On Wednesday this week (19th June), Science is Vital presented our report on the legacy of the 2010 Comprehensive Spending Review to David Willetts, Minister of State for Universities and Science, in his office in Westminster. The report, which summarised our survey from scientists around the UK (and some who had left to work abroad) gives a vivid, ground-level snapshot of the effects of the 2010 freeze of the UK science budget.

SiV at BIS June 2013

Five members of the Executive Committee—Jenny Rohn, Stephen Curry, Richard Grant, Andrew Steele and Prateek Buch—met with the minister and Dr Graeme Reid, Head of Research Funding at BIS, to discuss the report and the future prospects for UK science funding. Although the meeting was private and we can’t go into details, the discussion, which lasted for almost an hour, was frank and generally positive; it was clear that both Mr Willetts and Dr Reid had read the report and took its findings seriously, and they provided some useful insights into the processes of government.

We were glad to have the opportunity to emphasise the report’s key messages, and to reiterate our recommendation of setting clear targets for future R&D spending as a way to boost confidence in the long-term among researchers and potential industrial investors. It was a healthy continuation of a dialogue that started in 2010, and that both Science is Vital and the minister look forward to continuing beyond the announcement of the details of the current spending review next week.

Categories: Campaign, Evidence, Survey

One Response to Delivering the Legacy of cash freeze 2010 report to David Willetts at BIS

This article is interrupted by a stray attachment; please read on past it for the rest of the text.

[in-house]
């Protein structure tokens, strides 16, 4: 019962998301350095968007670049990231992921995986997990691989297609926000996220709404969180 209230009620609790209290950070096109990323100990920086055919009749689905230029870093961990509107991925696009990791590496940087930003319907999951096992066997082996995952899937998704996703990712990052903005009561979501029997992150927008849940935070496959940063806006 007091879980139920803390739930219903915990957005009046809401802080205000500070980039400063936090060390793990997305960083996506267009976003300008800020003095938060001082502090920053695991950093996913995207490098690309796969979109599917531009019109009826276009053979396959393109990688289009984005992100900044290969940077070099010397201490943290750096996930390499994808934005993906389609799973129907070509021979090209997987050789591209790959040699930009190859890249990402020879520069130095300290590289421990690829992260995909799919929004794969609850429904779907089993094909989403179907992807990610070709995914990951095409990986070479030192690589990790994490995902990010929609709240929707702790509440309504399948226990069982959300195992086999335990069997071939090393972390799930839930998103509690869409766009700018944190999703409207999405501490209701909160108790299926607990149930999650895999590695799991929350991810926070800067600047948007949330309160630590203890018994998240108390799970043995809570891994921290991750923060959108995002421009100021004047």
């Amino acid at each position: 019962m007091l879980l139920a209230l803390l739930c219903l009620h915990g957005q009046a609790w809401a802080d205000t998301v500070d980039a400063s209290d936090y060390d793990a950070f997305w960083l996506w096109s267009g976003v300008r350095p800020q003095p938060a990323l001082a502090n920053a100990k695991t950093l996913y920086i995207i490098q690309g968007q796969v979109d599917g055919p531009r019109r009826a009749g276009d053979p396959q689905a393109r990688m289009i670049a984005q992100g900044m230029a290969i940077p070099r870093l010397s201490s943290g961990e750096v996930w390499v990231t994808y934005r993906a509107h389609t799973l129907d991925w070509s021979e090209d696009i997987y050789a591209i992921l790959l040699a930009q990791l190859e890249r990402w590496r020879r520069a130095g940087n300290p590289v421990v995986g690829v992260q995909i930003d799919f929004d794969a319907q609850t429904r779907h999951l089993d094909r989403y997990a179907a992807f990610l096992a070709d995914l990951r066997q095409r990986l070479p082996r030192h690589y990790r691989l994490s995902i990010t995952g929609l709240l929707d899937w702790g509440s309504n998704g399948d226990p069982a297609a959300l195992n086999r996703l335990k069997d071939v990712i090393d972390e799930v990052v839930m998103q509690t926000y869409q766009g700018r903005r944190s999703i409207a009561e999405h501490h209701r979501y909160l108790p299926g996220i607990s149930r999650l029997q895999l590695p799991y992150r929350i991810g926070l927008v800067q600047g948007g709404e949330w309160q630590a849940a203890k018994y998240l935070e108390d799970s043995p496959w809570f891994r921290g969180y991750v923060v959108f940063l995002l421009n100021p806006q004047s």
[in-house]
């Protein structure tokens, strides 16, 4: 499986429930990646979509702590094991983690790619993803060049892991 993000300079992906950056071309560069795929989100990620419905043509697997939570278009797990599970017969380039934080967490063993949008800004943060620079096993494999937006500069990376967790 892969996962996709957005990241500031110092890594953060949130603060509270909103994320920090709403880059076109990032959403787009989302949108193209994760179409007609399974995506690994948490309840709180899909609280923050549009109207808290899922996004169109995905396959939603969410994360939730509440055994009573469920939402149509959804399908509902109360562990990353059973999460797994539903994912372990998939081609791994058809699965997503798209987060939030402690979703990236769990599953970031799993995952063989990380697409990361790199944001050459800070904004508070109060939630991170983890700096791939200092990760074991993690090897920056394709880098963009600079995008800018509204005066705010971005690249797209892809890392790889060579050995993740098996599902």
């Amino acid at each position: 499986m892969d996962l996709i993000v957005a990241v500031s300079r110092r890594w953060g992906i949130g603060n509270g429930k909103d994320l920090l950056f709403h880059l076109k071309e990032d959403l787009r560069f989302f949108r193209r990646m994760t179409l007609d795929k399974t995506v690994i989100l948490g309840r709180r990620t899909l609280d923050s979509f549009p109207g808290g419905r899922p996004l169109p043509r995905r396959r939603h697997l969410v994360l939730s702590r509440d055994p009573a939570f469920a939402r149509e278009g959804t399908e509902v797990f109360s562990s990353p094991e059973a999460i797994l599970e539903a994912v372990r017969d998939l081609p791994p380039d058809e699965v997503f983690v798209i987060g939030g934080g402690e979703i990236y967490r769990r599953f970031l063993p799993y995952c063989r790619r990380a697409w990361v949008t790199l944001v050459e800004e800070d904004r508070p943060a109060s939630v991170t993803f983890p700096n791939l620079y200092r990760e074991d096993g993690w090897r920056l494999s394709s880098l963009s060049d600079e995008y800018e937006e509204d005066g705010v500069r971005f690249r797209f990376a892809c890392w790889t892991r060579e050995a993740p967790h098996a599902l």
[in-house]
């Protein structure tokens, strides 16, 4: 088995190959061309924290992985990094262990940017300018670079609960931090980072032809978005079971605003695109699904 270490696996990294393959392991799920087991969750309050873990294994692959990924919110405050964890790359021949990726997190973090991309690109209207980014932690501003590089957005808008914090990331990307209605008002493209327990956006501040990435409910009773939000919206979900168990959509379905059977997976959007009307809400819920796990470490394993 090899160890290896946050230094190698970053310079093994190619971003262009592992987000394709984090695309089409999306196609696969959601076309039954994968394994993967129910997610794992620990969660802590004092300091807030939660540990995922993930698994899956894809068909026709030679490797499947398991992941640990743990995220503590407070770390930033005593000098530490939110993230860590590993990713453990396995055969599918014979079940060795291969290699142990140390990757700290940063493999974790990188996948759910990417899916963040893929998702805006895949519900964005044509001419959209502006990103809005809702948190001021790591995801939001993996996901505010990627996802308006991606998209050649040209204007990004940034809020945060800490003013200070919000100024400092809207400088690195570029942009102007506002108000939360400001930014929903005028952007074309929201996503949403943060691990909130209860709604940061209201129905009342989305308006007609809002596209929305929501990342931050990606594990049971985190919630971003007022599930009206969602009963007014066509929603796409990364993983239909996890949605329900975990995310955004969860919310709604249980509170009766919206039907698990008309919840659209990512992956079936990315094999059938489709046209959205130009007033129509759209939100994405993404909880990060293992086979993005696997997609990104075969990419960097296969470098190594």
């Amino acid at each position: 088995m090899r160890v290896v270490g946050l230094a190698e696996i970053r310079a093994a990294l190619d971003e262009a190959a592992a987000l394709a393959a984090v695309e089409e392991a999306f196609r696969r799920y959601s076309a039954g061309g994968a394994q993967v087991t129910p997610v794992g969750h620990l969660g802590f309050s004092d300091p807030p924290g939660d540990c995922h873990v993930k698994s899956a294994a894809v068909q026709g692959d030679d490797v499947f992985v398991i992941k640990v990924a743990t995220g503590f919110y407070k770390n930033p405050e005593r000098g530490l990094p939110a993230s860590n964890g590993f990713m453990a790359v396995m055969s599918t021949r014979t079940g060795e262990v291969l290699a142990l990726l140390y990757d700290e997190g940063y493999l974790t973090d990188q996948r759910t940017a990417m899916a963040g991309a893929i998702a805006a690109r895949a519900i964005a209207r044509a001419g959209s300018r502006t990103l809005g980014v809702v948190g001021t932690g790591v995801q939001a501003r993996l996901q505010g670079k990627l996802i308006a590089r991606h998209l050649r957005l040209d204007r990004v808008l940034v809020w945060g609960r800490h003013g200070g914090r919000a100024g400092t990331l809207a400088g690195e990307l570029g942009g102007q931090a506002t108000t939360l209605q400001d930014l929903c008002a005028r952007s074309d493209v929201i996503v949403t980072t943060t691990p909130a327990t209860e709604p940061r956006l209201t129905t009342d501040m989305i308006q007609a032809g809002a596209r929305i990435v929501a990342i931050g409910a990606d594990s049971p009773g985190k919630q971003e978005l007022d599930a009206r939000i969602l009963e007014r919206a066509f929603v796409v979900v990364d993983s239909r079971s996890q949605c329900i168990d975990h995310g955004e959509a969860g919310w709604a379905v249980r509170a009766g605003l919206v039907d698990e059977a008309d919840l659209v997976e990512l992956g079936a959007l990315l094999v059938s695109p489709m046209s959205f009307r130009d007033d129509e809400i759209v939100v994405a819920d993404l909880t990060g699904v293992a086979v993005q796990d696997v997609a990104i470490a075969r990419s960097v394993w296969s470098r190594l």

1. Derek Shaw says:

    A Times graph (17/06/14) shows the scientific world standing of UK 15 yr olds declining from 5th in 2000 to 20th in 2012. Government attitudes to science and technology is evident in the closure of the world class Forensic Science Service in 2010 and the sale of BNFL’s nuclear build facility to Toshiba in 2006. A new UK nuclear power station will now be built by EDF who have the UK across a barrel in terms of cost as the UK has no bargaining position. In 1973 Sir Alan Cottrell resigned his position as Chief Scientific Adviser due to frustration with the inability of the mandarin elite to make rational decisions on technical matters. Lord Krebs was scathing in his report about the Argos attitude he found in the UK government which believed it was better to buy in whatever was needed rather than invest to make it. The issue of the 15 year olds must be a direct consequence of teaching standards and George Osborne’s stance of freezing the science budget at the 2010 level can only sustain, at best, the 20th global ranking.

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